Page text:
But what does the music sound like? Other than the critic-ese, I like this: 'Even though Hooker confronts the listener with a barrage of thunderous abstraction and relentless forward momentum, his music is not about destruction. It screams, as he says in his poetry, in 'free flowing birth.' Or the critic who likens his drums to Glenn Branca's or Lee Renaldo's guitar. Or Thurston Moore: 'It's music that's really based on the actuality of life. You have some structure to your life, but basically, you're living a fairly improvisational existence.'
Or maybe it will help you to know that Hooker has great interest in and knowledge of diverse religious, literary, and cultural traditions and often uses myths, stories, and history to provide improvisational direction to his colleagues. Or, for those preferring a more direct approach: 'I don't want to be some obscure thing up on a shelf. ... I want to see people get the ideas. ... I try to avoid the lulls because I try to get to the heart of the matter. That means dealing with a certain energy level and trying to see where you can take it.'
Meanwhile, Hooker has inspired some quite humorous comments from critics. 'Hooker leads his band like a lover guiding his partner towards the perfect simultaneous climax'; 'As adventurous types search for truly alternative music that can't be co-opted by The Man, free music seems to be where many are winding up'; Or Thurston Moore again: 'It's just now that people my age are discovering that important music was done by John Coltrane and everybody around him. I'm talking about young, middle-class, white, jerk-off kids like me.'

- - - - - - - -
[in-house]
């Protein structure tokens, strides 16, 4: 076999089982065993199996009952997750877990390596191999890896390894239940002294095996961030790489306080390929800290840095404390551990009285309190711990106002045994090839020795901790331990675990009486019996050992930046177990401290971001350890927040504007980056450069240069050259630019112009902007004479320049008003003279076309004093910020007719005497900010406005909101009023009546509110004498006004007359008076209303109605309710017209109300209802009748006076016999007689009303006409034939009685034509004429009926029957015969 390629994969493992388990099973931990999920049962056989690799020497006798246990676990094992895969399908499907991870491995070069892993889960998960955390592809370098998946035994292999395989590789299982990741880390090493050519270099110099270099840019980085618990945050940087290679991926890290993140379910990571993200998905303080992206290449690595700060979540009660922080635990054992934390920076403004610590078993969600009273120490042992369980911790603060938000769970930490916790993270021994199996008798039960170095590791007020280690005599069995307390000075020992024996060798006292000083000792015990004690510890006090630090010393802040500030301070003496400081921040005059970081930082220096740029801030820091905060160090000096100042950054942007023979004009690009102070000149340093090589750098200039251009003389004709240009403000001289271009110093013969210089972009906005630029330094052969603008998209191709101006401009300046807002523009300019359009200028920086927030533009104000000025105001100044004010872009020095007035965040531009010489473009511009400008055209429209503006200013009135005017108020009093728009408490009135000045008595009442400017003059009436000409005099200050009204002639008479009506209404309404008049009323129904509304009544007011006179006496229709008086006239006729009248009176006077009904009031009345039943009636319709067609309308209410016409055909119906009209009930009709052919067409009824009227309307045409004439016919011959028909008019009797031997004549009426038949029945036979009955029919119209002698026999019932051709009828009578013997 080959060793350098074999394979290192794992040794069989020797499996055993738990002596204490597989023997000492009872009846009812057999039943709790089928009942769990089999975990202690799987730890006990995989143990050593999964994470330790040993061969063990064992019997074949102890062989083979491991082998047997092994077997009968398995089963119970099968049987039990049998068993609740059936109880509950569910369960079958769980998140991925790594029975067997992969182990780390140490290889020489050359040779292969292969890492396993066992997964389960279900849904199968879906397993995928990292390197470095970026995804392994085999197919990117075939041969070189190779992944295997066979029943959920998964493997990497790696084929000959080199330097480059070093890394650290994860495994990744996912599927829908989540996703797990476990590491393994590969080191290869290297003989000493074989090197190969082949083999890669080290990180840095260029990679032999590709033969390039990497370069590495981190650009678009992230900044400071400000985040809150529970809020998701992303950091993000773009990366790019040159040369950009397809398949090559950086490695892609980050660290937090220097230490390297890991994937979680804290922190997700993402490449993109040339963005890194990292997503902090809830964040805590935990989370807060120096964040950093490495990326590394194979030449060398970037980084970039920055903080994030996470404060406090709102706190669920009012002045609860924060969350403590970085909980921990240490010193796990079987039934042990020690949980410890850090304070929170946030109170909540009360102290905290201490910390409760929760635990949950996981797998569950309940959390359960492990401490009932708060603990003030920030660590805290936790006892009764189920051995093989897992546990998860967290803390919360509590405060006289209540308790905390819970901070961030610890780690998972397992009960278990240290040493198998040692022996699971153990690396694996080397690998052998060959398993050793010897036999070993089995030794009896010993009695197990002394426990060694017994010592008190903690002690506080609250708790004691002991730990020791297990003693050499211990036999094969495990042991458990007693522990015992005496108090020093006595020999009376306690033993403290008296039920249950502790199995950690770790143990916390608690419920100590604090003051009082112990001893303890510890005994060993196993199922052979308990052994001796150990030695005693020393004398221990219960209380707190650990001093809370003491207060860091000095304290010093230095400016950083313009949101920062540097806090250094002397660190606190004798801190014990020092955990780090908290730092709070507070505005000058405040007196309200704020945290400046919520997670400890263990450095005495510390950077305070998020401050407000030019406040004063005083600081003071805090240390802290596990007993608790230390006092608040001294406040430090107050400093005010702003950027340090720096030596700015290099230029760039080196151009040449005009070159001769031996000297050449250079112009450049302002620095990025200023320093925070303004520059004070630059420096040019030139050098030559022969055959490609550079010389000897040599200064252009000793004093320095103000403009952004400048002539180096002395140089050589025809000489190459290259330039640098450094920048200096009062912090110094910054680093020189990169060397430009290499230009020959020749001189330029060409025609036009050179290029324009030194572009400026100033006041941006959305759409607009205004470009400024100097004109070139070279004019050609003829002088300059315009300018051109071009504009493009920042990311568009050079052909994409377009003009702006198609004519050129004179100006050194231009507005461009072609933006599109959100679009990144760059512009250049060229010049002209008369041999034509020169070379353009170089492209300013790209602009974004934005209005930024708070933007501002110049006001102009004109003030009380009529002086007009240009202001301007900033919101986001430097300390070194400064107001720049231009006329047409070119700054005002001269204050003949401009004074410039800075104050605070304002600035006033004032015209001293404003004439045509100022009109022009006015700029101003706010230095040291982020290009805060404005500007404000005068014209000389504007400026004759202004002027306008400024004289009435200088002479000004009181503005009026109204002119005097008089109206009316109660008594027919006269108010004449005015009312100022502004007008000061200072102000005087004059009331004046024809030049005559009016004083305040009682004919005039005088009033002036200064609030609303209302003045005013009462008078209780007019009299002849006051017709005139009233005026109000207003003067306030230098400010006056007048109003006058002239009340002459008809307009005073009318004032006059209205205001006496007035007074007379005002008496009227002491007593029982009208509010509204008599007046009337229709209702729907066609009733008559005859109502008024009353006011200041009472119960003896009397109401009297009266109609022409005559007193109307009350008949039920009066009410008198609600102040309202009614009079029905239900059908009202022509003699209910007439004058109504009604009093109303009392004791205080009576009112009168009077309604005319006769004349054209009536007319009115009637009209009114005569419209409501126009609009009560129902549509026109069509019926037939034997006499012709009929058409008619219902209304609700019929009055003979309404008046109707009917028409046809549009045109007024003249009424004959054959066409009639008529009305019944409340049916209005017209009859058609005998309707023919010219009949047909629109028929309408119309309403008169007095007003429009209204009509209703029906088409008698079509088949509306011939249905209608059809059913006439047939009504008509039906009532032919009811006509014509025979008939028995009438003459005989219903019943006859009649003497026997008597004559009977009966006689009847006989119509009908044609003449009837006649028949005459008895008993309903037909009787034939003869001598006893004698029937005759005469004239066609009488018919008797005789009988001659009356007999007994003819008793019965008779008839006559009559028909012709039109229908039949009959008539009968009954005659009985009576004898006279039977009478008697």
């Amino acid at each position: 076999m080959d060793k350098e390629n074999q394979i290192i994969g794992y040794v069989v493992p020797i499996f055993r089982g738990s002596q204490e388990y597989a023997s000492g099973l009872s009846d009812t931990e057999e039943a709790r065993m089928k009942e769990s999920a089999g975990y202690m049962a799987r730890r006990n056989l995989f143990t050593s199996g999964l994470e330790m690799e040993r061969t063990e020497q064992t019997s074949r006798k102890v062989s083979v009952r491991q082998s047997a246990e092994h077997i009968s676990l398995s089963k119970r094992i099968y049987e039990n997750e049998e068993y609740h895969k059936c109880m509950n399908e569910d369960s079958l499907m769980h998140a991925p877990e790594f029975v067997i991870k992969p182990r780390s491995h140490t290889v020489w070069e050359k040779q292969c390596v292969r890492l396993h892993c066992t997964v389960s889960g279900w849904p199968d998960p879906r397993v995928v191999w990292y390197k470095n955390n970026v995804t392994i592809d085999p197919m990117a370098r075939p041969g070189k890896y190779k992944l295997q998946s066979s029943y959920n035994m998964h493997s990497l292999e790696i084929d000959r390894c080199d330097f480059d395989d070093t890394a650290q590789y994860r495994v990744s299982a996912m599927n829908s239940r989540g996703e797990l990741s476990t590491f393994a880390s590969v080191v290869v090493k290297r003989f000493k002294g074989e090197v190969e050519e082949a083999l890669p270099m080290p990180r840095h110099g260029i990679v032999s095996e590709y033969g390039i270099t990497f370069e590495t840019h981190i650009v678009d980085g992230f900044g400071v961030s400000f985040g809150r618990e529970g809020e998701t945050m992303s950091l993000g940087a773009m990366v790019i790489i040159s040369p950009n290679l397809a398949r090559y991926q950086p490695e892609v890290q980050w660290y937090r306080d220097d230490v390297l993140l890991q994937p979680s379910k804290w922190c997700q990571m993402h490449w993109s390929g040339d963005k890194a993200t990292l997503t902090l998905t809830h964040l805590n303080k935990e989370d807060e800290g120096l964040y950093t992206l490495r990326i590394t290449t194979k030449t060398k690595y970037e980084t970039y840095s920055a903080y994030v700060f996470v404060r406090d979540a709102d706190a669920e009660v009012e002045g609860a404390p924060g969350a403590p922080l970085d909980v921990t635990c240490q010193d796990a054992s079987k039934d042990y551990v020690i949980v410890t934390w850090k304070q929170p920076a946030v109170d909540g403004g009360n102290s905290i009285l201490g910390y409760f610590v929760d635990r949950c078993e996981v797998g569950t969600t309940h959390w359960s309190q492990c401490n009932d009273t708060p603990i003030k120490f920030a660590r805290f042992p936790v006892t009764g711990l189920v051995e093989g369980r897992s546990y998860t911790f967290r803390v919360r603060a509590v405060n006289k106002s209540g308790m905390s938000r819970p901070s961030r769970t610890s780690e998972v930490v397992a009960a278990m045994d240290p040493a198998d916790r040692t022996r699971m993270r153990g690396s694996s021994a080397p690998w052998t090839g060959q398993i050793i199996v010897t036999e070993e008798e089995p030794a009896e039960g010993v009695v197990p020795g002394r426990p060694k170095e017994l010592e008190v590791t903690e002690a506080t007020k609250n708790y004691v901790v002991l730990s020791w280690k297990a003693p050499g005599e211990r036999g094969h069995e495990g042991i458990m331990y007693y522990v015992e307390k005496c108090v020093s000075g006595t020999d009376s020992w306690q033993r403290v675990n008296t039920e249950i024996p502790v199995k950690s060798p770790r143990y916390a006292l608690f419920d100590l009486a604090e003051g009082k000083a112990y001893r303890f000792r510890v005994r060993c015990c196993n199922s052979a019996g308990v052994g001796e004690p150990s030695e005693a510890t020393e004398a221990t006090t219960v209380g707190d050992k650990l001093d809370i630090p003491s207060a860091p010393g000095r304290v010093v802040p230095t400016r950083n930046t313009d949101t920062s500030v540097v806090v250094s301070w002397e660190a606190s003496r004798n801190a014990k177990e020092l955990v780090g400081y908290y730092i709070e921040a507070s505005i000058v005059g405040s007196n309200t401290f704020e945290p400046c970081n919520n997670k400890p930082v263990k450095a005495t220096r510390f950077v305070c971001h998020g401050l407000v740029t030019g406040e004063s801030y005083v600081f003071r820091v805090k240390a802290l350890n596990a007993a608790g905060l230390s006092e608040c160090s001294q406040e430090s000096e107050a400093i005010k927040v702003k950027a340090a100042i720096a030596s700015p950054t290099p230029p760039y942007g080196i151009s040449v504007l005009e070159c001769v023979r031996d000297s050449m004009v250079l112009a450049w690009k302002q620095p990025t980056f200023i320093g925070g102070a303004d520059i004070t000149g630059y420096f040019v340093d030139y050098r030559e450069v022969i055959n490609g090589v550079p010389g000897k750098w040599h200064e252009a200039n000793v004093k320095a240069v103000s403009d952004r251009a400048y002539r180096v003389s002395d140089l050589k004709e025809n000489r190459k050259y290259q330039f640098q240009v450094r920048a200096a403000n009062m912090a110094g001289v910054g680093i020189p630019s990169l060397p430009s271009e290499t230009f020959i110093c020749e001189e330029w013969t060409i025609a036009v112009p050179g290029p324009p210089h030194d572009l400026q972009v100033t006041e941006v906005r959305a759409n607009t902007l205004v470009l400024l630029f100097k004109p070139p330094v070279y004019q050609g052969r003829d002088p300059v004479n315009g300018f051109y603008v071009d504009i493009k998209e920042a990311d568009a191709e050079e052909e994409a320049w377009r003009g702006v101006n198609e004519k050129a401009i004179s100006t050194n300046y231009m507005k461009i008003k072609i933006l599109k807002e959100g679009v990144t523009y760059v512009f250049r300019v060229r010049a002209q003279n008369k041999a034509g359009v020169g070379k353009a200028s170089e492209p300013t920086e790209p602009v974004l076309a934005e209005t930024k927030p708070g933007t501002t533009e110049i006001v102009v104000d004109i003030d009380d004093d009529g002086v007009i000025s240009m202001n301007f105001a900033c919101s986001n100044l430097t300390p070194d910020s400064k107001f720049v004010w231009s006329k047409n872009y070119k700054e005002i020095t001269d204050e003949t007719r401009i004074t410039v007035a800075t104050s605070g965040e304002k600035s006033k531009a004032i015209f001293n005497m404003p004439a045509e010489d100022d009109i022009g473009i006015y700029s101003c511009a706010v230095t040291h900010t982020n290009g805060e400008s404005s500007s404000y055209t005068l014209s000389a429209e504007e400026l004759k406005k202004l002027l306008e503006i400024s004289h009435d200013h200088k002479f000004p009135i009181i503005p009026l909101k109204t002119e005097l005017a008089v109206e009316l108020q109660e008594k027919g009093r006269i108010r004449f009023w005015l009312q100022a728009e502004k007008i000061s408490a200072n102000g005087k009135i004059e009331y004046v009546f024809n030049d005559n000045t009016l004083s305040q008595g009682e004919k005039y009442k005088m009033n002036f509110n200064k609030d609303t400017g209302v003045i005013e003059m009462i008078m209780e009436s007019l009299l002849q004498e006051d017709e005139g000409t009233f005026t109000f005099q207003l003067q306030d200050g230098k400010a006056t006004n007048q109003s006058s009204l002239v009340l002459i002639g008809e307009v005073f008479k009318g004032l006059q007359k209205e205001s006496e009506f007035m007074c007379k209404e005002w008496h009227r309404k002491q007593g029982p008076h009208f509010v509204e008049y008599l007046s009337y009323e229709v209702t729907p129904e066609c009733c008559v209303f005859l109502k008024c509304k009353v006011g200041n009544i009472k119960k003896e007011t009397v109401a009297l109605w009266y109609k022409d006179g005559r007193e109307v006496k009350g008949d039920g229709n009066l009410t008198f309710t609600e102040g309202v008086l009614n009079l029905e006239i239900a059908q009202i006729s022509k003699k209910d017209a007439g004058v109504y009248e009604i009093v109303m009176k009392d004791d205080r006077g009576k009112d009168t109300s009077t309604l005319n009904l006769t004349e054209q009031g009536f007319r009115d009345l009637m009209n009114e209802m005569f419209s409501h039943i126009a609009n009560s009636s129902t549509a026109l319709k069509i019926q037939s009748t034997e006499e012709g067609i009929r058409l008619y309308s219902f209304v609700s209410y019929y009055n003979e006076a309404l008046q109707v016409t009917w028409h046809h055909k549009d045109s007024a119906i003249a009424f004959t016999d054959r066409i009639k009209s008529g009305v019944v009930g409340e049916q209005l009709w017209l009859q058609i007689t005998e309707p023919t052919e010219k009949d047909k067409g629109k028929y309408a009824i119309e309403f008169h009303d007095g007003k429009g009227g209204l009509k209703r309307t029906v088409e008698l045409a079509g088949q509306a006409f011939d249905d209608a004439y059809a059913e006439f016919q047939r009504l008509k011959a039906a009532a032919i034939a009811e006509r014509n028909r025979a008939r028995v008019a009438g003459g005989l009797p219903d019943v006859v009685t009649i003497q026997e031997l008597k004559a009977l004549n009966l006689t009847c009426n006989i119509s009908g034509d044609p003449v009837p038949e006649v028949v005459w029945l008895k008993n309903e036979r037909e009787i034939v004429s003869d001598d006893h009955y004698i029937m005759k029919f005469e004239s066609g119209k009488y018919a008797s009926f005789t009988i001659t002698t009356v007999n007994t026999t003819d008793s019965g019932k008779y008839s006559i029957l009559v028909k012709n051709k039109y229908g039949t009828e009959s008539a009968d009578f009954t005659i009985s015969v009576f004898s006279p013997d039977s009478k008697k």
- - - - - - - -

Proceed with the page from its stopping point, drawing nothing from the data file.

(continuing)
So if you're a jerk-off kid, you want to stick it to The Man, you seek the ultimate orgasm, or you're looking for a framework for your visions, catch the William Hooker trio. As Hooker puts it: 'Knowing that you're being heard, knowing that your call is being responded to, regardless of what the setting is, that's the whole point.'- Walt Davis

Blow Up #11, April 1999

"Il batterista William Hooker-noto per aver collaborato con David Murray, Thurston Moore, D.J. Spooky, Marc Ribot, Lee Ranaldo, DJ Olive, Billy Bang, William Parker...-propone in questo CD (registrato dal vivo al CBGB's di New York nell'Agosto 1994 e nel Dicembre 1995) una specie DI jazz cosmico in cui la massiccia propulsioned dei suoi tamburi fa da sfondo a un muro DI suono creato DA chitarre (due), synth e sax. I sette brani scorrono malamente fra sibili ed effetti DA guerre stellari senza riuscire ad approdare in nessun dove. L'effetto e lo stesso che puo fare Stallone nel grande schermo: tanti muscoli e tanta forza bruta a cui corrisponde una incapacita assoluta nel generare qualcosa in grado DI affascinare-o DI shockare-l'ascoltatore. L'unica sensazioned che emana DA questi solchi e una certa afflizioned per i kilowatt consumati alla faccia del risparmio energetico."-Etero Genio